Thursday, June 29, 2006
IR and TV
Underdressed for the cold, we hovered around Fed Square waiting for the march to begin. I had no intention of standing around listening to speeches. I just wanted to be counted as a number who participated in a protest against the new industrial relations laws being introduced by the government.
Interestingly, and I include myself, most of the marchers were workers who will be least affected in the short term by the new laws. Nearly all would be workers in heavily unionised jobs and will probably be the last to suffer.
I was also marching on behalf of those less than bright people who don't think that it is being worthwhile being in a union, your shop assistant, waiter, cleaner etc. They have started suffering already.
I reckoned too that it was a good opportunity to instill some social conscience and politics into the niece's head, presently full of thoughts of boys and music, and boys and clothes, and boys and appearance. Her father won't be impressed. Tough.
To be surrounded by so many people who think along similar lines as yourself is a wonderful thing. It gave me a good understanding of how political rallies can work.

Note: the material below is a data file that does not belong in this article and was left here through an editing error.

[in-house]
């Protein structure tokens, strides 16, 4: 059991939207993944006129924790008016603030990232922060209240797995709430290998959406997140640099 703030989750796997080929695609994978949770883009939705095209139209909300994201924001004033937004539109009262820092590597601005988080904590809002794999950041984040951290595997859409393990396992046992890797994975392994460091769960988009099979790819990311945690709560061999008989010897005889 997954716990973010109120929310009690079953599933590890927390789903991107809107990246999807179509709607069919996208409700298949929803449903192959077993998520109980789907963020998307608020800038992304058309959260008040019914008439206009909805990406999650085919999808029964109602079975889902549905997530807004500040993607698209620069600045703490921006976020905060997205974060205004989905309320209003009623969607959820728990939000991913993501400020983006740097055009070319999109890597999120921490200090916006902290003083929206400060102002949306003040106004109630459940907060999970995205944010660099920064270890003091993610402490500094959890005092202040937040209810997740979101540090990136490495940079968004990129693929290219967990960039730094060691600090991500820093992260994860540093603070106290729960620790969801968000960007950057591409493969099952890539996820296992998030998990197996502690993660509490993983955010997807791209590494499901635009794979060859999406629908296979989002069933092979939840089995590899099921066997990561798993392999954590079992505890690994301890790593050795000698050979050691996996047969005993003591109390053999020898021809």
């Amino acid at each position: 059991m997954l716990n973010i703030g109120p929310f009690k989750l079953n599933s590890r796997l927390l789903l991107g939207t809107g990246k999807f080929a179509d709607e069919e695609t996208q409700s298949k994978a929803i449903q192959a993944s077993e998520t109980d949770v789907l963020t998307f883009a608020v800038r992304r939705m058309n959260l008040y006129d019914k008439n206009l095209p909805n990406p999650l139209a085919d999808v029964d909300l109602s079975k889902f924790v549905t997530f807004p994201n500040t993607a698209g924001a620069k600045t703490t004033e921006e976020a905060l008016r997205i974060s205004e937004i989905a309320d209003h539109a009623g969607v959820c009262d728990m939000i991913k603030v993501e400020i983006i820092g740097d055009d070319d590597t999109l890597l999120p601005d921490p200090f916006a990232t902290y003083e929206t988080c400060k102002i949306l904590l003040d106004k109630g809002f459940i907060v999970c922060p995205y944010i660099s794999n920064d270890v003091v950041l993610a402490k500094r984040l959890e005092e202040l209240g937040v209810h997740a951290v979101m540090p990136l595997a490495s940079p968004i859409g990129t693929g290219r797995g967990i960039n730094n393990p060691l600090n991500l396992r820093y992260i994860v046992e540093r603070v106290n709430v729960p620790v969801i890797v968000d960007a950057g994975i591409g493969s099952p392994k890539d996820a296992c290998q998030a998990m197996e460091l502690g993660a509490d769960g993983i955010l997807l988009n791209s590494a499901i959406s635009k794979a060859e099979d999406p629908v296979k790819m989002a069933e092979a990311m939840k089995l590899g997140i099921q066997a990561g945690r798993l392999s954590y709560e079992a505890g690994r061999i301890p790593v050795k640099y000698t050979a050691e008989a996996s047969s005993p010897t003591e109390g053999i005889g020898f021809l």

So we marched and only reached Collins Street before it all came to a standstill. Loudspeakers lined the street and it reminded me of Vietnam with propaganda and patriotic music coming from speakers, all day, every day, I recall in Nah Trang.
Listened to speeches for a few minutes and then adjourned to a take away chicken shop for a feed.
Then back to Fed Square and went to a wonderful ACMI exhibition of 50 years of Australian television. I could have stayed all day watching old tv shows and looking at old tvs. We left after about an hour and half. Fortunately there was some more recent stuff in the exhibit along with some computer based exhibits, so even the niece found it entertaining. I highly recommend it.